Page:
This place was a “cafeteria.” Earlier in our trip we went to a “cafeteria” that expected you to enter at the cashier’s counter and tell them what you wanted and pay for it before you knew what they had to offer.  There was no line when you went along, picked out what you wanted and paid for it at the end.  Oh, no.  Not the Italian way.  Mix it up a little.  Make it seem like driving in Naples. Confusion that mysteriously does not end up with collision.

Today’s “cafeteria” had a different take on the concept.  It too didn’t have a linear organization, but at least you weren’t expected to know in advance what you wanted.  Instead, it was set up with different stations — one station featuring salads, another desserts, another fruit, another pizza, another hot pasta dishes, etc.  Of course, the trays to carry all these potential different dishes were not at the door when you enter.  They were hidden behind the pizza oven near the rear of the room.

So, we spent many minutes pivoting in circles trying to figure out what was where and where to start.  (The special challenge for finding a beverage was compounded by the fact that various options were positioned in at least three different locations.  The wine, for example, was available by the bottle in one location, but wine by the glass could be poured for you by the cashier at the end.  There were no signs explaining this.  I just happened to notice that the cashier jumped from behind her cash register and went to another part of the room to pour someone a glass of wine — leaving people standing in line a little bewildered about what was happening and why.  To be cruel, when we finally got to cashier I ordered wine by the glass, but from bottles that had not been opened yet, requiring the cashier to stop everything to open new bottles.  Hey, when I pay $2 for a glass of wine I want  a show, as well as the enjoyment of seeing pained expressions on peoples’ faces standing in line behind me watching their hot food get cold. It’s not my fault the place is “organised” like that.)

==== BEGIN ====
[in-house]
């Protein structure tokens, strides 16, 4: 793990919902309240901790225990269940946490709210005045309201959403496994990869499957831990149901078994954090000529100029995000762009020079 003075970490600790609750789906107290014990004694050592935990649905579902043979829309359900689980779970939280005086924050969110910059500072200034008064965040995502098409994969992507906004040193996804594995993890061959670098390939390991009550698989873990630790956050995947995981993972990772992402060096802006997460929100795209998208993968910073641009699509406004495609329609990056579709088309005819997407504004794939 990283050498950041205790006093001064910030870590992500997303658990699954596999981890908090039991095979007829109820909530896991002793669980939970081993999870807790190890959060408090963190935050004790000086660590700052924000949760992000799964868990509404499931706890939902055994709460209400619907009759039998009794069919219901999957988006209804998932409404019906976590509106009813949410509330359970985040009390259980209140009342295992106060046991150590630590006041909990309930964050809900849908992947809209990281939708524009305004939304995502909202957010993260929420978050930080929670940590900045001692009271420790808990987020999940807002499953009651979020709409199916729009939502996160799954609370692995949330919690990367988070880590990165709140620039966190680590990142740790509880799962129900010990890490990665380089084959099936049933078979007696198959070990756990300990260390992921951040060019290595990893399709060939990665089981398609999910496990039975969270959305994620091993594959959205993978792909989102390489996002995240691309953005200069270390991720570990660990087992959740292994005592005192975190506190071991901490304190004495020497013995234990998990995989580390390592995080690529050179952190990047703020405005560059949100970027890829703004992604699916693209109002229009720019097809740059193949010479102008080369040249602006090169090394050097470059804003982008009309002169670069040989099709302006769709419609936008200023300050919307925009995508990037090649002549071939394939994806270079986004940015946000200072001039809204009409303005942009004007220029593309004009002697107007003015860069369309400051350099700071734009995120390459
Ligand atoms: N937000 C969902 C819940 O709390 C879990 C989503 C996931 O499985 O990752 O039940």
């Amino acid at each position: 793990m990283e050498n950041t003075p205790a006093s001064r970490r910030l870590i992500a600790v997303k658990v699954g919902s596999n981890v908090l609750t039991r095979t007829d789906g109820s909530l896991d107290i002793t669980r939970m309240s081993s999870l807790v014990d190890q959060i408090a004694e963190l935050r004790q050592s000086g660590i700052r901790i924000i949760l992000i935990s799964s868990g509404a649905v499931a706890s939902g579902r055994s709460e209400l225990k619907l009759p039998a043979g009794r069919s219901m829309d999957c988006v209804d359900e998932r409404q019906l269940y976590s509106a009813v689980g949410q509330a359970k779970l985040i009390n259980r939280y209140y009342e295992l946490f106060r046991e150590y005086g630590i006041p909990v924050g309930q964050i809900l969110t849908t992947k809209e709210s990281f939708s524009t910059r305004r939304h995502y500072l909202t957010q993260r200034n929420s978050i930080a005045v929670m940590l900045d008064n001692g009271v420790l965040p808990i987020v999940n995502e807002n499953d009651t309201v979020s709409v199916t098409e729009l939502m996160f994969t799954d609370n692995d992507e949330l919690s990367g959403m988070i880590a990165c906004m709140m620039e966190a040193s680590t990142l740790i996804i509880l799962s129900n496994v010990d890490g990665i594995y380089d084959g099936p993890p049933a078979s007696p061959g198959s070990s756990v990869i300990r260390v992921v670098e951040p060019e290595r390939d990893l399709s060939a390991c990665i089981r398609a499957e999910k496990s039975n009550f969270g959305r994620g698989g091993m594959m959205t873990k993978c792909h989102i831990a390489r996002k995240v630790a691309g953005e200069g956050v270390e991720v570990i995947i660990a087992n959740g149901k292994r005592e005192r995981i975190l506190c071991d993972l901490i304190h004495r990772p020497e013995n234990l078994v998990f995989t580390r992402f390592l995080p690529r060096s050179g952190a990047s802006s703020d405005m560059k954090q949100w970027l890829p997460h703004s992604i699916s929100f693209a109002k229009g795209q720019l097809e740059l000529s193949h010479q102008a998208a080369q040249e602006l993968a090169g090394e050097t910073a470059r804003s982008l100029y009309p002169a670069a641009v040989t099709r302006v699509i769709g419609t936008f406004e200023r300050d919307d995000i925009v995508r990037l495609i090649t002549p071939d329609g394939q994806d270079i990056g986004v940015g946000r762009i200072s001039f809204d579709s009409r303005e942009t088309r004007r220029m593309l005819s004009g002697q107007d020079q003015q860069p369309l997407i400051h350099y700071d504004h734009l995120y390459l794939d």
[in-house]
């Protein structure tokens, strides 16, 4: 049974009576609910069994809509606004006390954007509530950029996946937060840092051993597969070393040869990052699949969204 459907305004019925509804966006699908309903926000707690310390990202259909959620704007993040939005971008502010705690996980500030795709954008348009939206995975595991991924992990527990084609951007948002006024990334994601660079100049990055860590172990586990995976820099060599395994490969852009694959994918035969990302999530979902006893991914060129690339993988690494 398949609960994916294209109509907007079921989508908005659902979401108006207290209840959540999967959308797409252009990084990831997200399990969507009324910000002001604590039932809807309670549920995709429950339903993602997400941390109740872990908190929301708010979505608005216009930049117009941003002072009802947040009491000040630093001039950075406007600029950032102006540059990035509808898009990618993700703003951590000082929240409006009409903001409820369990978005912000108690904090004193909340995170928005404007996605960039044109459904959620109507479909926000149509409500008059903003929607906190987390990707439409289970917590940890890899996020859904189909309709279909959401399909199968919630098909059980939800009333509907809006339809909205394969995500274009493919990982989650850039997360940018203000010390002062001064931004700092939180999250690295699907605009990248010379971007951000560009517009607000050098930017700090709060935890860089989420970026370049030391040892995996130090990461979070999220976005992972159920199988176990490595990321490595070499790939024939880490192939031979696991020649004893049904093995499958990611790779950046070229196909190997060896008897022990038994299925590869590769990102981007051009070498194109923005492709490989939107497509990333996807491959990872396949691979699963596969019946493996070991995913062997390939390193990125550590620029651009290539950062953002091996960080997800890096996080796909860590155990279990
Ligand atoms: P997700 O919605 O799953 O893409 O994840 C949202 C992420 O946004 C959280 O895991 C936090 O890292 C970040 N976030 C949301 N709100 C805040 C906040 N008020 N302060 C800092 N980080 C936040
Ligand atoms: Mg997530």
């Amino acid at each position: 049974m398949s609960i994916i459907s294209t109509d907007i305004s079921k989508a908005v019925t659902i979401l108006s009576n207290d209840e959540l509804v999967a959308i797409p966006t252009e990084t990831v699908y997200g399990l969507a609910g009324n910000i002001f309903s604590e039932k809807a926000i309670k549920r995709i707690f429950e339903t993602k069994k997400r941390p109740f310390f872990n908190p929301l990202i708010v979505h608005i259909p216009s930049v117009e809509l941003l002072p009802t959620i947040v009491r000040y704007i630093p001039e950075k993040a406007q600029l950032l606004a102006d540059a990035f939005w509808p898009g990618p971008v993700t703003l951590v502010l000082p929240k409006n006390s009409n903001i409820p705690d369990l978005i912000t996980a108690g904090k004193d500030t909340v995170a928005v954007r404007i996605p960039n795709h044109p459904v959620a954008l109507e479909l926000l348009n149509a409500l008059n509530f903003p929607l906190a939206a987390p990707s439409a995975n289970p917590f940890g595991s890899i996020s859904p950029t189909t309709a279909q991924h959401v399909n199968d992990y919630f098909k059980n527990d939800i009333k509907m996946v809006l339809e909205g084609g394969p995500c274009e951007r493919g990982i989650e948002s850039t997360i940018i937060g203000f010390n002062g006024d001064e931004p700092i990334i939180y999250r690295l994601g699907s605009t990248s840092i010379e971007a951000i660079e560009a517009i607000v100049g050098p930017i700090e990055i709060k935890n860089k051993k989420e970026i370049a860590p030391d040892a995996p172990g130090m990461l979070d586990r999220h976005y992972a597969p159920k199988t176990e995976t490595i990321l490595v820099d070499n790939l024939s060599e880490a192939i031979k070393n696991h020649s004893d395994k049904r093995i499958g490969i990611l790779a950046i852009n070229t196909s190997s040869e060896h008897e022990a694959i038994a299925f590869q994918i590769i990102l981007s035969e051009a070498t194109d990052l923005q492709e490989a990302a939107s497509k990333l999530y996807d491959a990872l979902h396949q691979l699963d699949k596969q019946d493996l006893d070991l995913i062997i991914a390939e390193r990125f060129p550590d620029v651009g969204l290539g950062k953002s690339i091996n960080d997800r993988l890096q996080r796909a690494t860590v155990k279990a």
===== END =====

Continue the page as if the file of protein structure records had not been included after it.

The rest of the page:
Considering the amount of time we spent roaming around the various stations and looking at all the possibilities, we ended up with some pretty prosaic choices.  I went for lasagna — which did have an excellent Bolognese ragu sauce layered between fresh pasta sheets.  Jo had a mixed salad.  Still, as we’ve mentioned before, the only salad dressing in Italy is vinegar and oil.  No “vinaigrette” — which is, obviously, a French word and thus, I suppose, should only be expected to accompany salad in France.  Jo also selected spaghetti carbonara, although she originally wanted a prominently promoted pasta dish with a tomato-based sauce.  But, surprise, there was no tomato sauce left.  The carbonara turned out to be a little too ambitious for a cafeteria line.

When we left, we went on to tour a famed Padova Palazzo that we knew we had to see on Sunday because as we were warned at the tourist office yesterday to go on Sunday beause it would not be opened on Monday.  Guess what?  It was closed.  No explanation as to why.  But there was a small group of tourists standing in front with their sad little guidebooks in hand that insisted would be open.  We all traipsed off to the Tourist Information office around the corner to find out what was wrong.

The office was closed.